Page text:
In 1881, Thomas Edison constructed the first central power plant, in New York, and it paved the way for the development of the modern world. Within 30 years, a commercial plant opened in Lebanon, to power Beirut’s tramways but also to “produce electricity to light up Beirut and act as a prime mover for industrial employment in the city”.
Now, more than a century later, Beirut finds itself often shrouded in darkness, and industrial jobs, or jobs in any other sector, for that matter, are increasingly scarce.
Lebanon’s two largest power plants shut down production on Saturday, after running out of fuel. The loss of central power led to nationwide blackouts, sparking fears that Lebanon’s ongoing severe economic crisis – one of the worst in modern human history – is set to deepen.
Some power was restored on Sunday, as Electricite du Liban (EDL), the state utility, secured last-minute assistance from the national army, which is providing oil from its own reserves. But those will not last forever.
This round of blackouts has not come from out of the blue. For months, people across Lebanon have had to make do with a few hours of government-provided power a day. Speaking to The National, a senior EDL employee summed up the situation: "I am shocked that people are shocked.”
For residents trying to stabilise their lives after months of economic turmoil, a lack of power puts them into an impossible situation. And for the most vulnerable, it can be a life-threatening one. Until now, even the sickest hospital patients were having to source medication on their own due to shortages, and the facilities treating them already had to contend with unreliable power supply. In August, then head of Rafik Hariri University Hospital and surgeon, Firass Abiad, who is now the country's Minister of Public Health, told The National that "a hospital without electricity is like a car without petrol". Now, medical facilities across the country are at risk of becoming little more than field stations in Lebanon's wider battle to stay afloat.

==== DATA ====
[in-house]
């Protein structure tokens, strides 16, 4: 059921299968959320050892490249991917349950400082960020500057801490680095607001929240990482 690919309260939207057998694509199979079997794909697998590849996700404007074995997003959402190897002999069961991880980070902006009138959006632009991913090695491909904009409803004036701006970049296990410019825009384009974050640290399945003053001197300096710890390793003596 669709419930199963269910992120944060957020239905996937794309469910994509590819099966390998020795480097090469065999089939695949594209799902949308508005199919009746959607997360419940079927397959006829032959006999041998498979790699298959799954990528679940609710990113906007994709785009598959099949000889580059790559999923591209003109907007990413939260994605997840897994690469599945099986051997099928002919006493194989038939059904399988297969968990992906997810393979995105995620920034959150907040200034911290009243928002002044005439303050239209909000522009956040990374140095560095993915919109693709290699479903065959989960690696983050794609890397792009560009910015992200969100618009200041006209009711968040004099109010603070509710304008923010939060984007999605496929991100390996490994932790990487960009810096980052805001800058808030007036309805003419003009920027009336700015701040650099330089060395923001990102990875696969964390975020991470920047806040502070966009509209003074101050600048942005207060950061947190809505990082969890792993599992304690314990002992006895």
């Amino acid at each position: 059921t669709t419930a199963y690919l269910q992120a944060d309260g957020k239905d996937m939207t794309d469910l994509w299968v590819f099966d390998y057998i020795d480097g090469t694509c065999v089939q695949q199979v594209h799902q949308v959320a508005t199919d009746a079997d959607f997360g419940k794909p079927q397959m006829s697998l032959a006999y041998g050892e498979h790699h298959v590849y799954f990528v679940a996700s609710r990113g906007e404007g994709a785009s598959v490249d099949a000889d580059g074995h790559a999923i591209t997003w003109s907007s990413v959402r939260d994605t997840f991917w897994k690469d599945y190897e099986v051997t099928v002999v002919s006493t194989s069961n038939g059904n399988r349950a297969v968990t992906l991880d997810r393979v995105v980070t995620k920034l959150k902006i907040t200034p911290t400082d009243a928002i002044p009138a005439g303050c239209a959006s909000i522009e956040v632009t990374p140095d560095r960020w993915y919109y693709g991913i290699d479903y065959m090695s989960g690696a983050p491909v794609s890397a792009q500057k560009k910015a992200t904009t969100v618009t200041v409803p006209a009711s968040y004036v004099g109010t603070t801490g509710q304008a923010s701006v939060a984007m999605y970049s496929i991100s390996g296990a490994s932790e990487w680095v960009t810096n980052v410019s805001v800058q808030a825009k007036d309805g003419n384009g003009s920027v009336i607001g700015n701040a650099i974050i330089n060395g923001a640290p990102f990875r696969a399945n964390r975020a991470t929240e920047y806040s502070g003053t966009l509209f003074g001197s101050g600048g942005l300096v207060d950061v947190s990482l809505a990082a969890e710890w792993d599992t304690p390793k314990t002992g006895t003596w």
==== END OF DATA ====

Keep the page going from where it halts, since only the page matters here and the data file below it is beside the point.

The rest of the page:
Economic inequality, and all of the social issues that come with it, is also set to worsen. Many Lebanese have become increasingly reliant on private diesel generators – a short-term, highly polluting fix that has entrenched a black market for fuel that will now be difficult to eradicate. Shortages in global supply chains are only pushing prices up further. For the 80 per cent of Lebanese who now live in poverty, there is little to do but cling to hope.
Short of a complete overhaul of Lebanon’s dysfunctional political system, it is difficult to see how the country can emerge from its state of crisis. Should fuel be pumped into the country from abroad for the sake of ordinary residents, even if it will line the pockets of corrupt elites? Or, should the international community withhold assistance as a means to rid the country of the political rot that perpetually blocks progress?
Lebanon’s allies in the West and the Arab world are exasperated – at a loss for what to do. A popular protest movement calling for reform has achieved little. Last month, the European Parliament passed a resolution calling Lebanon’s economic crisis what it is: “a man-made disaster”.
It is unclear how Lebanon will navigate itself out of the darkness that has taken hold over the country. But it is clear that responsibility for this desperate situation lies with a small circle in Lebanon’s political class, particularly Hezbollah and organised criminal groups. They are the only ones left in the country with any power.